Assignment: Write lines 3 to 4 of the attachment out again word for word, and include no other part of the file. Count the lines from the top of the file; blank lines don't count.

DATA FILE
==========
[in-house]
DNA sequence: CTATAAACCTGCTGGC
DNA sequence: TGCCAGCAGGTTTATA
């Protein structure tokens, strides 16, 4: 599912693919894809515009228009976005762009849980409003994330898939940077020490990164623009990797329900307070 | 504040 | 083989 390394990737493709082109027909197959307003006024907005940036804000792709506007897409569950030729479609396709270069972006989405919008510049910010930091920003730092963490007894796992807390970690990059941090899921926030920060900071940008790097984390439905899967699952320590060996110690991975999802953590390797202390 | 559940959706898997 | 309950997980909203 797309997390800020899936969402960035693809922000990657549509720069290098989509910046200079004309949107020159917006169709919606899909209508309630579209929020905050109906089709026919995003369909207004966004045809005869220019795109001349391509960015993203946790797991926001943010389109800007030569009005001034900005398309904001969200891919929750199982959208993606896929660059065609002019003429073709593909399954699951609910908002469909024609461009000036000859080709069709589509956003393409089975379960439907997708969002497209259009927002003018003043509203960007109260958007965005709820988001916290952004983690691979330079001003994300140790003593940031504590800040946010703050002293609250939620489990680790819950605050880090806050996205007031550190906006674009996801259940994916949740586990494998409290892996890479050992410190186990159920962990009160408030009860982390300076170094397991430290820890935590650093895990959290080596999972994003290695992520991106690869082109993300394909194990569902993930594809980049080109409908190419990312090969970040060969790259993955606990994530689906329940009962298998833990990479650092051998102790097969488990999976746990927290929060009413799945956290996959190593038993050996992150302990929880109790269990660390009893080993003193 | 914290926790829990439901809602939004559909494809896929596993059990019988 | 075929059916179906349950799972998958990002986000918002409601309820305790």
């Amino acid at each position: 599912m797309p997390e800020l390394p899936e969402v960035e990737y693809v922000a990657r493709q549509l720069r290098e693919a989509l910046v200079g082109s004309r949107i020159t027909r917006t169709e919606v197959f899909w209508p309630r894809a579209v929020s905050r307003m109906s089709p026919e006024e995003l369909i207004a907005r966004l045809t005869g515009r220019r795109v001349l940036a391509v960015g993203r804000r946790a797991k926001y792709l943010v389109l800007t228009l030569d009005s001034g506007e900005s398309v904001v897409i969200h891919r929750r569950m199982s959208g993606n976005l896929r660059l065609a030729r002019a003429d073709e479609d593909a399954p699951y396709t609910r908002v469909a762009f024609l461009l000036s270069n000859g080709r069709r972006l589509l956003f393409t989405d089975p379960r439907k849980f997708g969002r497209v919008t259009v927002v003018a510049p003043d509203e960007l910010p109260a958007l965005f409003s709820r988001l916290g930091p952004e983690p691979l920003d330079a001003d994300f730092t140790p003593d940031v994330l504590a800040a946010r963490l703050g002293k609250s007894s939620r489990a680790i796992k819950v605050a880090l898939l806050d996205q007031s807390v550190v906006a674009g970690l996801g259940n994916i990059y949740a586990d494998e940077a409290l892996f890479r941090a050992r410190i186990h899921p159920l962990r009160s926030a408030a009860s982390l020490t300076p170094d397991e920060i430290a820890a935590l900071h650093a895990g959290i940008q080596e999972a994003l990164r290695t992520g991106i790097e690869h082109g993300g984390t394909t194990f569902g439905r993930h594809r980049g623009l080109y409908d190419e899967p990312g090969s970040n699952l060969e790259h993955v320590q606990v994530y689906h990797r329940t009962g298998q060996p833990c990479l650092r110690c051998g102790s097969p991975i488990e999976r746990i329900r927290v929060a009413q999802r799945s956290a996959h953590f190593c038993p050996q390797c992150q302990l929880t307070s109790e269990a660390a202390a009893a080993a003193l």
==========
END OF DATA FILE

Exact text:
DNA sequence: TGCCAGCAGGTTTATA
């Protein structure tokens, strides 16, 4: 599912693919894809515009228009976005762009849980409003994330898939940077020490990164623009990797329900307070 | 504040 | 083989 390394990737493709082109027909197959307003006024907005940036804000792709506007897409569950030729479609396709270069972006989405919008510049910010930091920003730092963490007894796992807390970690990059941090899921926030920060900071940008790097984390439905899967699952320590060996110690991975999802953590390797202390 | 559940959706898997 | 309950997980909203 797309997390800020899936969402960035693809922000990657549509720069290098989509910046200079004309949107020159917006169709919606899909209508309630579209929020905050109906089709026919995003369909207004966004045809005869220019795109001349391509960015993203946790797991926001943010389109800007030569009005001034900005398309904001969200891919929750199982959208993606896929660059065609002019003429073709593909399954699951609910908002469909024609461009000036000859080709069709589509956003393409089975379960439907997708969002497209259009927002003018003043509203960007109260958007965005709820988001916290952004983690691979330079001003994300140790003593940031504590800040946010703050002293609250939620489990680790819950605050880090806050996205007031550190906006674009996801259940994916949740586990494998409290892996890479050992410190186990159920962990009160408030009860982390300076170094397991430290820890935590650093895990959290080596999972994003290695992520991106690869082109993300394909194990569902993930594809980049080109409908190419990312090969970040060969790259993955606990994530689906329940009962298998833990990479650092051998102790097969488990999976746990927290929060009413799945956290996959190593038993050996992150302990929880109790269990660390009893080993003193 | 914290926790829990439901809602939004559909494809896929596993059990019988 | 075929059916179906349950799972998958990002986000918002409601309820305790």